Gwynt y Môr Wind Farm
As part of UK Wind Week, we’re taking a look at Gwynt y Môr.
RWE’s Gwynt y Môr offshore wind farm located off the coast of North Wales is the fifth largest operating windfarm in the world. Planning permission was granted in 2008, construction started in 2012 and it was fully operational and in 2015. In total, 160 wind turbines produce enough power to supply the equivalent needs of some 400,000 residential households with renewable electricity per year.
Gwynt y Môr created over 700 jobs during construction and over £90 million was spent within Wales. And since becoming operational, 100 long term, skilled jobs have been created with the wind farm typically investing around £8 million into the Welsh economy each year.
In addition, as part of delivering on Offshore Wind Sector Deal commitments, RWE Renewables, the company that built and operates Gwynt y Môr, has become a champion for the development of a brand new supply chain cluster in the North Wales and the North West of England. The cluster aims to raise awareness of upcoming opportunities in the offshore wind and broader low carbon sectors for the benefit of local businesses.
RWE also champions skills development in the North Wales region and has a valuable partnership with Coleg Llandrillo Menai. To date, 30 wind turbine apprentices have been trained at the College and earlier in 2020 RWE announced that its UK-wide training hub would be now based at the North Wales campus.
The Gwynt y Môr Community Fund was set up with the intention of making a long-term impact on the sustainable development of North Wales. Over the lifetime of the project, which is expected to be up to 25 years, it will invest over £19 million into projects across North Wales.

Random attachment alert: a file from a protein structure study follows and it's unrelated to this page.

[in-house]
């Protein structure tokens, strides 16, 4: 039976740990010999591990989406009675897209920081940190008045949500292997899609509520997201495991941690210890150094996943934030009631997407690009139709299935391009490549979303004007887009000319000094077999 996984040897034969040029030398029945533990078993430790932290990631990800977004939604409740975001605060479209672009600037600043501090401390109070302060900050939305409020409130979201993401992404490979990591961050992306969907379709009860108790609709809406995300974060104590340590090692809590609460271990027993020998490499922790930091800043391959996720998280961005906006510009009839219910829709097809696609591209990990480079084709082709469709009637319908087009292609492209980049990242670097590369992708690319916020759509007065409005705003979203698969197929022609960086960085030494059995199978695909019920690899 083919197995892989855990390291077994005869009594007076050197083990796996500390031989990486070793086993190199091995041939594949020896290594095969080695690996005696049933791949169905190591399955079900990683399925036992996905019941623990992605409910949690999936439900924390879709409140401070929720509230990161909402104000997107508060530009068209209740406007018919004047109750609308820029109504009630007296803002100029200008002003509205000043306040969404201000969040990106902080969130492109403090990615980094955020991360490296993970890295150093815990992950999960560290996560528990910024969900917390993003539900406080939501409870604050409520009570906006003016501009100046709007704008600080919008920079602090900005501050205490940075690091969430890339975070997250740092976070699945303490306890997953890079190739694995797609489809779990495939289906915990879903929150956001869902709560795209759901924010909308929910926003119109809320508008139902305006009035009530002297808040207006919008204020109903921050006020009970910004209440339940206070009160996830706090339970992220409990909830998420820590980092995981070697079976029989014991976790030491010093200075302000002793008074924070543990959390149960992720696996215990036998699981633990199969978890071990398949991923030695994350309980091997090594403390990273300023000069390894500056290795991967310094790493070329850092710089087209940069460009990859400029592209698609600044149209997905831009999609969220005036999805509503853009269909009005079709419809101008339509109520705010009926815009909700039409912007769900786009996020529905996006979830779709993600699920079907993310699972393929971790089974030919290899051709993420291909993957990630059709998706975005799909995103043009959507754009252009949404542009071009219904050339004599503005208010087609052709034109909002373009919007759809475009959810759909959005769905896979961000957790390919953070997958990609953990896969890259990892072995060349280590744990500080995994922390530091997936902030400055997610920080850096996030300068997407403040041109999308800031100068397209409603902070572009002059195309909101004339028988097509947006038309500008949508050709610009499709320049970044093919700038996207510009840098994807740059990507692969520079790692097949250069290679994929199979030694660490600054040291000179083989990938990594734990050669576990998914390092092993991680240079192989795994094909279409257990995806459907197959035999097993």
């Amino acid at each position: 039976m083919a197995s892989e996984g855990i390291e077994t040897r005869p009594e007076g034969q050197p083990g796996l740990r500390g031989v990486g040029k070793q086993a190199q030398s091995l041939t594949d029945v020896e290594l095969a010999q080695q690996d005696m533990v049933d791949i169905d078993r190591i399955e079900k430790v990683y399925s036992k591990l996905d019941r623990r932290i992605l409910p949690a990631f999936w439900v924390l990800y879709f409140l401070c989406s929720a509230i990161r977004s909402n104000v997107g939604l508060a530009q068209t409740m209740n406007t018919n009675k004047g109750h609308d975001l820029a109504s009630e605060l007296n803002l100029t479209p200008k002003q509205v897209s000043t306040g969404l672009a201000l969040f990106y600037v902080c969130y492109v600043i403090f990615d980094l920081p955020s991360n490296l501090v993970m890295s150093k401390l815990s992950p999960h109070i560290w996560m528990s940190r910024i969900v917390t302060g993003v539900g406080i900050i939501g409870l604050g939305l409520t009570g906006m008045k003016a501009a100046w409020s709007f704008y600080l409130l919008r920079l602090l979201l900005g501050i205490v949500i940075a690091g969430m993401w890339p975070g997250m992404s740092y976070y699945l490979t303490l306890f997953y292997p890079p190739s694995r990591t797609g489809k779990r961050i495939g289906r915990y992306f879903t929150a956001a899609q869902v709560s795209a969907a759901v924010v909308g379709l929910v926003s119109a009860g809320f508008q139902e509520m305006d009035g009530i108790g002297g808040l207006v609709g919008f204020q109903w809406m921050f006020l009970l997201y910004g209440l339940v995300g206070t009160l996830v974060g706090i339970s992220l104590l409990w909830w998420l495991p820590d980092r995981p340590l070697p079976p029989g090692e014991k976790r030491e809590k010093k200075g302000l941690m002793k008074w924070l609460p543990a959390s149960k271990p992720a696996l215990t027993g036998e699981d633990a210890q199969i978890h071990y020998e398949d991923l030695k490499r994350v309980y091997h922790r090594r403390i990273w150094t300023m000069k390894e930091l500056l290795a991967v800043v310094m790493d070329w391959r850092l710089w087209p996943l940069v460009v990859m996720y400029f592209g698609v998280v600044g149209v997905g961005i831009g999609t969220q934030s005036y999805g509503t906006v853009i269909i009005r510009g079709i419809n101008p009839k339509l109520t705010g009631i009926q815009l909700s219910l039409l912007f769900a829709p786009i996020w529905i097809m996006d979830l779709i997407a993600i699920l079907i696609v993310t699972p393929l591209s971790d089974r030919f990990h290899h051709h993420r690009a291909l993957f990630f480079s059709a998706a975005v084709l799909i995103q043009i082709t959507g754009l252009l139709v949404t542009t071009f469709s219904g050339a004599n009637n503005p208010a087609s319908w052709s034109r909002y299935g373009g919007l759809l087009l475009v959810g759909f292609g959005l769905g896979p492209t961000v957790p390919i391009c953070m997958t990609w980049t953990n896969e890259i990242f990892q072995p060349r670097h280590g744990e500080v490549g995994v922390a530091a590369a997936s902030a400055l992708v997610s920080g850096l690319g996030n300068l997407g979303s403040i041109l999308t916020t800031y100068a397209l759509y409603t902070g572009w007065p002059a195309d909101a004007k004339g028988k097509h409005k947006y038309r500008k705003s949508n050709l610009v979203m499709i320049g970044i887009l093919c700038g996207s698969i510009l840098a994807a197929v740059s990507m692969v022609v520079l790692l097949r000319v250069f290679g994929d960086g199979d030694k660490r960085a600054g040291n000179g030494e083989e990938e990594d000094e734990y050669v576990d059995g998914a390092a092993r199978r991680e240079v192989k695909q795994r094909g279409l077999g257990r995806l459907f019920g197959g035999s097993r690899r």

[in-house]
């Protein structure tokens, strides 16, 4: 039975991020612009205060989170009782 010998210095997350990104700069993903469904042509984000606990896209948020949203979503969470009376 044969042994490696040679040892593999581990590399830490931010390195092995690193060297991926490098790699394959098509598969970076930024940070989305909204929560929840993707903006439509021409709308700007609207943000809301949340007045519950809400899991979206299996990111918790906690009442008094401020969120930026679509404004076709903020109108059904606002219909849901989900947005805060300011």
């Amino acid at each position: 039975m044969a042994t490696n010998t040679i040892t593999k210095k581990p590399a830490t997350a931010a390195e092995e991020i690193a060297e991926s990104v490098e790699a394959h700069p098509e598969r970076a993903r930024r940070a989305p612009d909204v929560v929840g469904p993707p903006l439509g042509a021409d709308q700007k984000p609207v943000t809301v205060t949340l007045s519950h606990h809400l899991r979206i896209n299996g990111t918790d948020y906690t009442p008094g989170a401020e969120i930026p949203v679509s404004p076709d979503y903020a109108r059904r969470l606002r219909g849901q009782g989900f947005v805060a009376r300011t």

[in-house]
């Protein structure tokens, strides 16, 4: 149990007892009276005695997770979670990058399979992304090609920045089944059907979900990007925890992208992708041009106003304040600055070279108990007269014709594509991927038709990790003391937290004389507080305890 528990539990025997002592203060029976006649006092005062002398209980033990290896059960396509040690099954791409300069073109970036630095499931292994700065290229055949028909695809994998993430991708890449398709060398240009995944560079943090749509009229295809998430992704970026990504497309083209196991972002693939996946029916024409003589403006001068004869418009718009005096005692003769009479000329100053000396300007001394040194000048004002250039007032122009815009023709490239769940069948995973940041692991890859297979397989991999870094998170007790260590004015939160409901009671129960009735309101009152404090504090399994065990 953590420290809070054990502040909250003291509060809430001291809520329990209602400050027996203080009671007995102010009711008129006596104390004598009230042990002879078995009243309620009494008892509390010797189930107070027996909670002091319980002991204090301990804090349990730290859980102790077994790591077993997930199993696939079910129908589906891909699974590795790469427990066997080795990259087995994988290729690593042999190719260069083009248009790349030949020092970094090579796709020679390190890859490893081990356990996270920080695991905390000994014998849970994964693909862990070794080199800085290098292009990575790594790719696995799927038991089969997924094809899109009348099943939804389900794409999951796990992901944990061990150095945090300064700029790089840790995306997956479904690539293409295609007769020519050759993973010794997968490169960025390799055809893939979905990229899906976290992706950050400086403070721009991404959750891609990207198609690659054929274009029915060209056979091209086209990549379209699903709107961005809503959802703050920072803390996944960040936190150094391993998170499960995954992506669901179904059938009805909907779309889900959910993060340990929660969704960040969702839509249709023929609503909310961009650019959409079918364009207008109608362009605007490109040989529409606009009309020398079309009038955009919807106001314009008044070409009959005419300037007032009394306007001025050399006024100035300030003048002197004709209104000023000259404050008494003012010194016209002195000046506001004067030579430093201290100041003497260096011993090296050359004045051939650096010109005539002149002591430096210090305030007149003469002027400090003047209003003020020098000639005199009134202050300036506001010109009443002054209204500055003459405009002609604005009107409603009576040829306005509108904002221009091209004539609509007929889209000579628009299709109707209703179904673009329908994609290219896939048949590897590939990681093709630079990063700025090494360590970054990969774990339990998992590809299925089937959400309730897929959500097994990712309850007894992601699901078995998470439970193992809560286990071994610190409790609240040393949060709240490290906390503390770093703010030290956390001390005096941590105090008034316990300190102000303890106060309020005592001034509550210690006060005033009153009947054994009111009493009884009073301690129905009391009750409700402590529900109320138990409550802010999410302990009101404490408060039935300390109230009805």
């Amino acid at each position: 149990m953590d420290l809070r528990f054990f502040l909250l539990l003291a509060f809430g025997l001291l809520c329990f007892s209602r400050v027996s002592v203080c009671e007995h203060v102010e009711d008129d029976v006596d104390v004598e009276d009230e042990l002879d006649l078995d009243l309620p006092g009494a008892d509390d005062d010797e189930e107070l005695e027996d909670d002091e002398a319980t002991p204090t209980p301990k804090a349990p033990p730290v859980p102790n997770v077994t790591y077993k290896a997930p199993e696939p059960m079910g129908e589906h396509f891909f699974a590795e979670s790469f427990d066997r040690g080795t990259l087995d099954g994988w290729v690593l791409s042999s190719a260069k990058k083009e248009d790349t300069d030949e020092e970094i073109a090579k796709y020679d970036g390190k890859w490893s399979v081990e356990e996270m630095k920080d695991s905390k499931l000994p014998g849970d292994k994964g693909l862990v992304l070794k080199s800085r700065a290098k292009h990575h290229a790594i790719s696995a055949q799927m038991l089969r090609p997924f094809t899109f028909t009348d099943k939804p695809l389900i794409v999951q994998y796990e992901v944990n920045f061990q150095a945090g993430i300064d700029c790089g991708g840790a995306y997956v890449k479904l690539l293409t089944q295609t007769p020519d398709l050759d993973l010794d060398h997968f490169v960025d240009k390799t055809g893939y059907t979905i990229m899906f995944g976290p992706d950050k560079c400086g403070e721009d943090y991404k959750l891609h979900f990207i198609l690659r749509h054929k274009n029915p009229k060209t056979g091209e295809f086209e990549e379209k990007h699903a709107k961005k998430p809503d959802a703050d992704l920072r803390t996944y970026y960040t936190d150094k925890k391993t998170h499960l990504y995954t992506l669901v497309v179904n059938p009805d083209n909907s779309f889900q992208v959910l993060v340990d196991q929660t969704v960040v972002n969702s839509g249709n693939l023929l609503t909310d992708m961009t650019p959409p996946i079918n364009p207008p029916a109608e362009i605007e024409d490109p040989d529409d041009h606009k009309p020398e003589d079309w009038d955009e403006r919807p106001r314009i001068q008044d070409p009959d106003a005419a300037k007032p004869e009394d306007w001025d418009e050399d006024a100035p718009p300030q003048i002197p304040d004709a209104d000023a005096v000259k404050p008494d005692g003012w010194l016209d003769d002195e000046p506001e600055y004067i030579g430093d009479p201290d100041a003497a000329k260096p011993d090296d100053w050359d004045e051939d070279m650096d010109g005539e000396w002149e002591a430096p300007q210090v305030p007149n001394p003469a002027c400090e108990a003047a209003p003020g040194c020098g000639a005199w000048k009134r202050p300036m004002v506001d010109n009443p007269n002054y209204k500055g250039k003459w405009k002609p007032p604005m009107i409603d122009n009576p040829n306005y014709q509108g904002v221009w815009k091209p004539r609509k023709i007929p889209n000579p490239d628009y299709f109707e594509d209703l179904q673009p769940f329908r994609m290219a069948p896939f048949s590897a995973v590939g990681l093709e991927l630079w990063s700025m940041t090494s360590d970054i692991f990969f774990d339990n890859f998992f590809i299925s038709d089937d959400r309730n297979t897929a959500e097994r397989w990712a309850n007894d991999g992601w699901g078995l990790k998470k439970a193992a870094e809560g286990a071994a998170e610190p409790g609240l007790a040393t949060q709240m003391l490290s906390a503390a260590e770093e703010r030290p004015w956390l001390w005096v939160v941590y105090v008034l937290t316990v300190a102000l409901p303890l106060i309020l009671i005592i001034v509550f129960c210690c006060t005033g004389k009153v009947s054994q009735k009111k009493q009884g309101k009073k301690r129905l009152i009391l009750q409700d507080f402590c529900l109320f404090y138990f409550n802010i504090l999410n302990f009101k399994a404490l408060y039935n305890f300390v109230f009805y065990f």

The fund focuses on the themes of:
- Building strong and sustainable communities
- Developing prosperous communities with strong economic growth
- Reducing poverty and inequality in communities
In addition to the community fund, a one-off tourism fund of £690,000 was delivered during the construction of the project. This fund helped to:
- Make major improvements to the Victorian pier at Llandudno so cruise liners such as the Waverly can once again dock in the town.
- Supported replacement of the slipway onto Llandudno Beach to enable National Championships to be hosted and small lifeboats to be launched.
- Contributed to the re-development of Rhyl Harbour. Gwynt y Môr also provided practical support by providing a specialist vessel to help.
- Kick started the Green Links Project to promote walking and cycling opportunities, nature reserves and other attractions between Llandudno and Prestatyn.
- Backed Rhyl’s attempt to win blue flag status for its beach.
The Gwynt y Môr Community Fund has also awarded a £570,000 donation to the RNLI in North Wales for a rescue support vehicle, which can be deployed to incidents across the region and further afield. It was invaluable during flooding in Cumbria in 2015 where it was used to assist the evacuation of over 200 people. The funding has also been used to train volunteers at Llandudno, Conwy, Rhyl and Flint lifeboat stations.
In recent months, over £150,000 has been given to 40 local groups to help in the fight against COVID-19. These include supporting food banks, providing meals for NHS staff, printing of play packs and educational sheets for children and their families, making scrubs for the NHS, supporting isolated veterans, meeting the challenge of increased levels of domestic violence, comfort blankets for very small children in a hospice, PPE 3D printing and a temporary FM licence for a community radio station to provide public information.
Gwynt y Môr in numbers
Turbines – 160
Total installed capacity – 576 MW
Generating enough electricity for 400,000 homes each year
Investment during construction – more than £2 billion
Community benefit fund – £19 million over 25 years
Locally based jobs – circa 100